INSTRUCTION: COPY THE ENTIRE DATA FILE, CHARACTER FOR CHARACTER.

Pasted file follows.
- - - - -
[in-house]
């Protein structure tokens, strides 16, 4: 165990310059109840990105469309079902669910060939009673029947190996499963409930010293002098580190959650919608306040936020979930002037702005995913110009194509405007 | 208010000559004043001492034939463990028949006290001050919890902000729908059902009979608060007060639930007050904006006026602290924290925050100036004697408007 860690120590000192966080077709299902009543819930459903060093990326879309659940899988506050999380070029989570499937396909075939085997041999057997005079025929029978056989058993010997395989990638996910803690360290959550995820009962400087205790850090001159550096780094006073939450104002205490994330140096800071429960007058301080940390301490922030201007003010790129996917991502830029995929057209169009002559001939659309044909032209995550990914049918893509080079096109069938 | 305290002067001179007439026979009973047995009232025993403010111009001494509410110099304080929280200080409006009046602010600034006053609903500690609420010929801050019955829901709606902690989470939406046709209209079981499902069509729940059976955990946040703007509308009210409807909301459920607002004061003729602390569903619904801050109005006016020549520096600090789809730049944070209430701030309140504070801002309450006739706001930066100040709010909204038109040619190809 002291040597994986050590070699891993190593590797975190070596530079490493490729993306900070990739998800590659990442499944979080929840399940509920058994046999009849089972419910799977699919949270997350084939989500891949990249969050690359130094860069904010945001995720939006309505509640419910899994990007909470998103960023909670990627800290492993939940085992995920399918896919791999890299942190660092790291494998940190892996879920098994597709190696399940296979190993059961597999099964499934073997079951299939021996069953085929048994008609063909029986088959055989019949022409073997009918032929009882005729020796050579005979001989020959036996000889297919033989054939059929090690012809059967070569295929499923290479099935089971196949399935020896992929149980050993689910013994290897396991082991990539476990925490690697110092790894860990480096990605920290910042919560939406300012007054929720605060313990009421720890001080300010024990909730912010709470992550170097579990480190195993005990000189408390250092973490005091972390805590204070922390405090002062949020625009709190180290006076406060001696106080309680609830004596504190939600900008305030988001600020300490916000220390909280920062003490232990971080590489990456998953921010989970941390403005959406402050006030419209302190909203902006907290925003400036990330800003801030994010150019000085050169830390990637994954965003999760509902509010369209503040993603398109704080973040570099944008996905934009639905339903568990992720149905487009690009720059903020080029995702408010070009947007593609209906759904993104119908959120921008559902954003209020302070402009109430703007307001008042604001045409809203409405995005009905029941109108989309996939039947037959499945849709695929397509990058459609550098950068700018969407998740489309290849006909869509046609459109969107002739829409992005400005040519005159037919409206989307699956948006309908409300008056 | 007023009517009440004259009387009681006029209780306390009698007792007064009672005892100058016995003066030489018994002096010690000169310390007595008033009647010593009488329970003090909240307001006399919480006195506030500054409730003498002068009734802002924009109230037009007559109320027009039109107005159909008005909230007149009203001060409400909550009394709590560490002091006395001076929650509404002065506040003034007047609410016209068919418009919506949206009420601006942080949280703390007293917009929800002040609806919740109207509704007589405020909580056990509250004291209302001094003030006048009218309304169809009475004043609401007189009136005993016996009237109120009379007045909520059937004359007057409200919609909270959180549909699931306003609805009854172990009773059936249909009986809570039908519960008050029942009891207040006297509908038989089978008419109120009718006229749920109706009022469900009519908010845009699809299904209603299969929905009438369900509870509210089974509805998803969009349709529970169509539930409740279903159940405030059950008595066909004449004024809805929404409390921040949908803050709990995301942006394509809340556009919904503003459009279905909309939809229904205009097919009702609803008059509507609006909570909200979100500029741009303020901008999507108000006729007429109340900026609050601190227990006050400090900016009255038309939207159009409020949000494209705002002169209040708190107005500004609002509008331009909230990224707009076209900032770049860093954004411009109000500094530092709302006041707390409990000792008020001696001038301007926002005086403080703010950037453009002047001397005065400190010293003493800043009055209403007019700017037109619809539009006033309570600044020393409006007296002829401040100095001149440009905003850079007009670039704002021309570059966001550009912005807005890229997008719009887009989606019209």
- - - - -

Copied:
[in-house]
């Protein structure tokens, strides 16, 4: 165990310059109840990105469309079902669910060939009673029947190996499963409930010293002098580190959650919608306040936020979930002037702005995913110009194509405007 | 208010000559004043001492034939463990028949006290001050919890902000729908059902009979608060007060639930007050904006006026602290924290925050100036004697408007 860690120590000192966080077709299902009543819930459903060093990326879309659940899988506050999380070029989570499937396909075939085997041999057997005079025929029978056989058993010997395989990638996910803690360290959550995820009962400087205790850090001159550096780094006073939450104002205490994330140096800071429960007058301080940390301490922030201007003010790129996917991502830029995929057209169009002559001939659309044909032209995550990914049918893509080079096109069938 | 305290002067001179007439026979009973047995009232025993403010111009001494509410110099304080929280200080409006009046602010600034006053609903500690609420010929801050019955829901709606902690989470939406046709209209079981499902069509729940059976955990946040703007509308009210409807909301459920607002004061003729602390569903619904801050109005006016020549520096600090789809730049944070209430701030309140504070801002309450006739706001930066100040709010909204038109040619190809 002291040597994986050590070699891993190593590797975190070596530079490493490729993306900070990739998800590659990442499944979080929840399940509920058994046999009849089972419910799977699919949270997350084939989500891949990249969050690359130094860069904010945001995720939006309505509640419910899994990007909470998103960023909670990627800290492993939940085992995920399918896919791999890299942190660092790291494998940190892996879920098994597709190696399940296979190993059961597999099964499934073997079951299939021996069953085929048994008609063909029986088959055989019949022409073997009918032929009882005729020796050579005979001989020959036996000889297919033989054939059929090690012809059967070569295929499923290479099935089971196949399935020896992929149980050993689910013994290897396991082991990539476990925490690697110092790894860990480096990605920290910042919560939406300012007054929720605060313990009421720890001080300010024990909730912010709470992550170097579990480190195993005990000189408390250092973490005091972390805590204070922390405090002062949020625009709190180290006076406060001696106080309680609830004596504190939600900008305030988001600020300490916000220390909280920062003490232990971080590489990456998953921010989970941390403005959406402050006030419209302190909203902006907290925003400036990330800003801030994010150019000085050169830390990637994954965003999760509902509010369209503040993603398109704080973040570099944008996905934009639905339903568990992720149905487009690009720059903020080029995702408010070009947007593609209906759904993104119908959120921008559902954003209020302070402009109430703007307001008042604001045409809203409405995005009905029941109108989309996939039947037959499945849709695929397509990058459609550098950068700018969407998740489309290849006909869509046609459109969107002739829409992005400005040519005159037919409206989307699956948006309908409300008056 | 007023009517009440004259009387009681006029209780306390009698007792007064009672005892100058016995003066030489018994002096010690000169310390007595008033009647010593009488329970003090909240307001006399919480006195506030500054409730003498002068009734802002924009109230037009007559109320027009039109107005159909008005909230007149009203001060409400909550009394709590560490002091006395001076929650509404002065506040003034007047609410016209068919418009919506949206009420601006942080949280703390007293917009929800002040609806919740109207509704007589405020909580056990509250004291209302001094003030006048009218309304169809009475004043609401007189009136005993016996009237109120009379007045909520059937004359007057409200919609909270959180549909699931306003609805009854172990009773059936249909009986809570039908519960008050029942009891207040006297509908038989089978008419109120009718006229749920109706009022469900009519908010845009699809299904209603299969929905009438369900509870509210089974509805998803969009349709529970169509539930409740279903159940405030059950008595066909004449004024809805929404409390921040949908803050709990995301942006394509809340556009919904503003459009279905909309939809229904205009097919009702609803008059509507609006909570909200979100500029741009303020901008999507108000006729007429109340900026609050601190227990006050400090900016009255038309939207159009409020949000494209705002002169209040708190107005500004609002509008331009909230990224707009076209900032770049860093954004411009109000500094530092709302006041707390409990000792008020001696001038301007926002005086403080703010950037453009002047001397005065400190010293003493800043009055209403007019700017037109619809539009006033309570600044020393409006007296002829401040100095001149440009905003850079007009670039704002021309570059966001550009912005807005890229997008719009887009989606019209």